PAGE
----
Our theme for October is “Why I Believe.”

It was a Tuesday like any other.

The clock struck nine and I felt the familiar ache in the deepest depths of my being.

My husband Mitch sat beside me, unaware of the shift in the atmosphere. His world kept on spinning as though nothing was out of balance.

Best not to say anything about it, I thought. Not tonight. I can make it through tonight. Better save it for tomorrow.

But the seconds ticked by, and soon I could stand it no longer. Ignoring my better judgment, I turned to him and asked, “Do you want to go to Martha’s?”

Martha’s, also known as Martha’s Vineyard, is a gourmet grocer in our neighborhood. It’s the kind of place you go when you want to feel like a fancy grocery shopper. I rarely go there for things that I need; instead, my heart beckons me there on nights when my desire outweighs my common sense.

He gave me a look. “We shouldn’t,” he replied.

I should have known he’d be in one of his righteous moods.

But I wasn’t ready to give up.

You see, we didn’t have any sweets in the house.

And I have what you might call a sweet tooth. Or, in my case, sweet teeth. As in multiple. As in a full set—all thirty-two of them, sweet as can be. And my molars, canines, and incisors demand a certain kind of lifestyle. One that includes sugar at regular intervals.

Luckily, I know of a magical place on a nearby street that will sell me a variety of sweets—baked goods, candy, ice cream, you name it—seven days a week. And in typical magical fairy godmother fashion, they leave the doors open til midnight, because nothing says “I’m a fully functioning adult” like triple chocolate mousse at ten thirty on a Tuesday.

So here we find ourselves at the case of baked goods, the crown jewel of the magic kingdom of Martha’s, deliberating over cupcakes and cheesecakes and brownies, picking just one to share, because what do you think we are, savages? Or, in a slightly more economical move, we’ll get the gummy bears (yes, you read that correctly), and stretch their bite-sized sugary goodness over as many days as is reasonable (also known as two days). You see, contrary to his righteous moods, Mitch has a sweet tooth, too, but only one, and it hides in the back where he can usually ignore it except when I cast the do-you-want-to-go-to-Martha’s spell on it. He can try to resist, but eventually we’ll we end up here, at Martha’s, on a Tuesday, past our bedtime. For sweet treats, those blessed and treacherous confections.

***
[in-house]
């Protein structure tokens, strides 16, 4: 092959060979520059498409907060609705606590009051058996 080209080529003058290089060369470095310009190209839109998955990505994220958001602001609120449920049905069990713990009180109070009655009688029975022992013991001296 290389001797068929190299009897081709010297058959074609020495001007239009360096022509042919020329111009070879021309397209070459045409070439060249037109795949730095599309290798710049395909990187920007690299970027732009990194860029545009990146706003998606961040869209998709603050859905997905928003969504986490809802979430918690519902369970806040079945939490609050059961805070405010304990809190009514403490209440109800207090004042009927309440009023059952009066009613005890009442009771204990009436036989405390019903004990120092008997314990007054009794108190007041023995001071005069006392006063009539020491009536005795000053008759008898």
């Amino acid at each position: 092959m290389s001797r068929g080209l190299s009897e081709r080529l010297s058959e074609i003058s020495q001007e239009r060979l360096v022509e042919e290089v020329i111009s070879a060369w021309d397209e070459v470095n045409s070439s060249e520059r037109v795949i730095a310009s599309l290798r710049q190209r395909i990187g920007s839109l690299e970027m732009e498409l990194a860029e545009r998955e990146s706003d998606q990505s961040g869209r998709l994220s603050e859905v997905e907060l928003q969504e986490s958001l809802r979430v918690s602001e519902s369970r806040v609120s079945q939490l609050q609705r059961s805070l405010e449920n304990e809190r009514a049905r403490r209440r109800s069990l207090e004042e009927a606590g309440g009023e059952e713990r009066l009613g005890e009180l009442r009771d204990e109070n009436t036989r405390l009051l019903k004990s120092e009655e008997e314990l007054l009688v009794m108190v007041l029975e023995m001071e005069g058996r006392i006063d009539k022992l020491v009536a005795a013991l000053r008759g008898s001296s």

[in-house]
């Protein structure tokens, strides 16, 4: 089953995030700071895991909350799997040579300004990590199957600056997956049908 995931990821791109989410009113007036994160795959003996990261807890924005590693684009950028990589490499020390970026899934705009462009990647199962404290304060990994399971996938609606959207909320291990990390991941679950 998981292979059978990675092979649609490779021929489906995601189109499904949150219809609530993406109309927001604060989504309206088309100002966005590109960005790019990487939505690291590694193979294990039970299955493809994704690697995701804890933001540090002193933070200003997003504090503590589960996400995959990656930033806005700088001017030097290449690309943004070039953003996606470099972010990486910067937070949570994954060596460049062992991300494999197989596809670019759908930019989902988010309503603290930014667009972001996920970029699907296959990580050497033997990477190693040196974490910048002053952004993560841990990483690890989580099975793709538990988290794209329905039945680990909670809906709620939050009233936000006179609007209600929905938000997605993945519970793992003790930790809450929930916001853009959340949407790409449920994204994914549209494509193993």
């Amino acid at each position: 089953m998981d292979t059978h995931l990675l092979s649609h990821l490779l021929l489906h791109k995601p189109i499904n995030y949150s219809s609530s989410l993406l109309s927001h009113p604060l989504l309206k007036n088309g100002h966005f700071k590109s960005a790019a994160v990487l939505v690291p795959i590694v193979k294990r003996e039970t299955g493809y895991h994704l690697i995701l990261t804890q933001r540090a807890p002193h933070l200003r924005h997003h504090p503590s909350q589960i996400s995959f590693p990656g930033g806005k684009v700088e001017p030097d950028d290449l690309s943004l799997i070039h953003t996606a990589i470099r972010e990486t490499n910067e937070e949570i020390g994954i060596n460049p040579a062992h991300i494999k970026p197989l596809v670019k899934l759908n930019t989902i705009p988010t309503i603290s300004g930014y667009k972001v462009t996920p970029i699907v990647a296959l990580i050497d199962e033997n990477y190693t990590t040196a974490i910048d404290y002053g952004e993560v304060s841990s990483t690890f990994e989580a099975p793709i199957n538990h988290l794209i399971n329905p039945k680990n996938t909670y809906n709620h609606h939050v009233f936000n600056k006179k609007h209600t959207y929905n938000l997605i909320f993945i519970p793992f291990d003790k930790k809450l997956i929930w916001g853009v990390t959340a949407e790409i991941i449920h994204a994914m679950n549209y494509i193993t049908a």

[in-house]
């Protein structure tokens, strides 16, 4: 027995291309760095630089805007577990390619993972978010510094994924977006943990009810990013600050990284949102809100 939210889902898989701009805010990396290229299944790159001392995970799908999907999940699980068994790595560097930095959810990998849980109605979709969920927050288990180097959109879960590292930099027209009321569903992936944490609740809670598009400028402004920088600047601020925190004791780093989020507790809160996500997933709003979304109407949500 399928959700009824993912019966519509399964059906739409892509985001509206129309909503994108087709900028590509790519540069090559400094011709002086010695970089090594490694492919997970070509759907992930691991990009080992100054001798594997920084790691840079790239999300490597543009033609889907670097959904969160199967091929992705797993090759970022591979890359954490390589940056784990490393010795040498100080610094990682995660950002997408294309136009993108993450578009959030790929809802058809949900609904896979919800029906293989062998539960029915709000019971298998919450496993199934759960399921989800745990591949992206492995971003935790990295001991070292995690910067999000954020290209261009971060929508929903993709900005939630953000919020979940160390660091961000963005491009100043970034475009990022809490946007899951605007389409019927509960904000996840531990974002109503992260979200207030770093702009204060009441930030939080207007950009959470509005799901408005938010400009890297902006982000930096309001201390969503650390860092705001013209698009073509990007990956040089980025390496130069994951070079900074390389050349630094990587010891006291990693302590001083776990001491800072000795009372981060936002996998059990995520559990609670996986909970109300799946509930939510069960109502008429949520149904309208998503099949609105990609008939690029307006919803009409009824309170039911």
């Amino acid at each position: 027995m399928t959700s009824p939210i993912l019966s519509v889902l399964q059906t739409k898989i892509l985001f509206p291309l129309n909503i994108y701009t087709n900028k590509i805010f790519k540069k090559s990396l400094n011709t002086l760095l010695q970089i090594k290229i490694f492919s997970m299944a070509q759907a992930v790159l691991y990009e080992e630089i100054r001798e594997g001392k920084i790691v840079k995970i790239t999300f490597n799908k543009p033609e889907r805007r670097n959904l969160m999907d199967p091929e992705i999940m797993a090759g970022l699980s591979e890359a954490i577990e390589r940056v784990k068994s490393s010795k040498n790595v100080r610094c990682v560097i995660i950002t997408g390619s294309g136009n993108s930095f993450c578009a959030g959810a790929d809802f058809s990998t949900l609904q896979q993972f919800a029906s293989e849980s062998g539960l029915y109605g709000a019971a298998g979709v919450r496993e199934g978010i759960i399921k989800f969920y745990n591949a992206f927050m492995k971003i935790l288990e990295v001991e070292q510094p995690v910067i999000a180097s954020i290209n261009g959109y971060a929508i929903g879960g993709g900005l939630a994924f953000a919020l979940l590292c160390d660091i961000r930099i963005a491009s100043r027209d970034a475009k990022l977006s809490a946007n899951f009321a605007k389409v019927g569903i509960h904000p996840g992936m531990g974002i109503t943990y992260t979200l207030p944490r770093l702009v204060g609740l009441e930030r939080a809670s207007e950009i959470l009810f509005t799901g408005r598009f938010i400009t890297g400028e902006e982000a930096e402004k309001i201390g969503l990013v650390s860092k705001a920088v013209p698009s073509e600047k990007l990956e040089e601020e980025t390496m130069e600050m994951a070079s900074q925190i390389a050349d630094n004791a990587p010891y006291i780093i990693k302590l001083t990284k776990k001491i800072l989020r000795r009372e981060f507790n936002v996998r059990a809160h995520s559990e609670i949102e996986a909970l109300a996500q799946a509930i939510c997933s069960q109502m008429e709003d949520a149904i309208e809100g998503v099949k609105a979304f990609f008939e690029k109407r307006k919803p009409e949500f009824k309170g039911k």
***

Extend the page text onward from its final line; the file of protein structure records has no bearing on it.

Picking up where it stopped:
On these trips, we get to take a late night walk, out in the fresh air. We get to talk while we walk instead of having our noses in phones and books at home. We get to deliberate and negotiate about what our treat should be. We get to remember the art of sharing when feeding time finally comes. We get to bond over our shared joy in the glorious delicacy in front of us.

This, my friends, is the importance of dessert. It’s why I believe all people should listen to their sweet teeth as often as is necessary/recommended by their healthcare professionals (JUST KIDDING you might want to keep this on the DL from your PCP). Because as much as we shouldn’t (health! arteries!), we should (common ground! shared experiences!). We all have varying levels of sweetness in our teeth, but by and large, the hankering for something saccharine is universal. It can be spouses arguing (sorry, discussing) at the display case or strangers chatting in line at the donut shop. It can be a gift you make for a loved one in celebration or in solace. It can be church potlucks and bake sales or learning about a different culture through its definition of dessert.

Whatever it is, it’s bound to be sweet.

Catherine Kramer

Catherine Kramer (’14) has a degree in English and works in publishing. Her continued existence is made possible by grace, warm hugs, and iced chai lattes.

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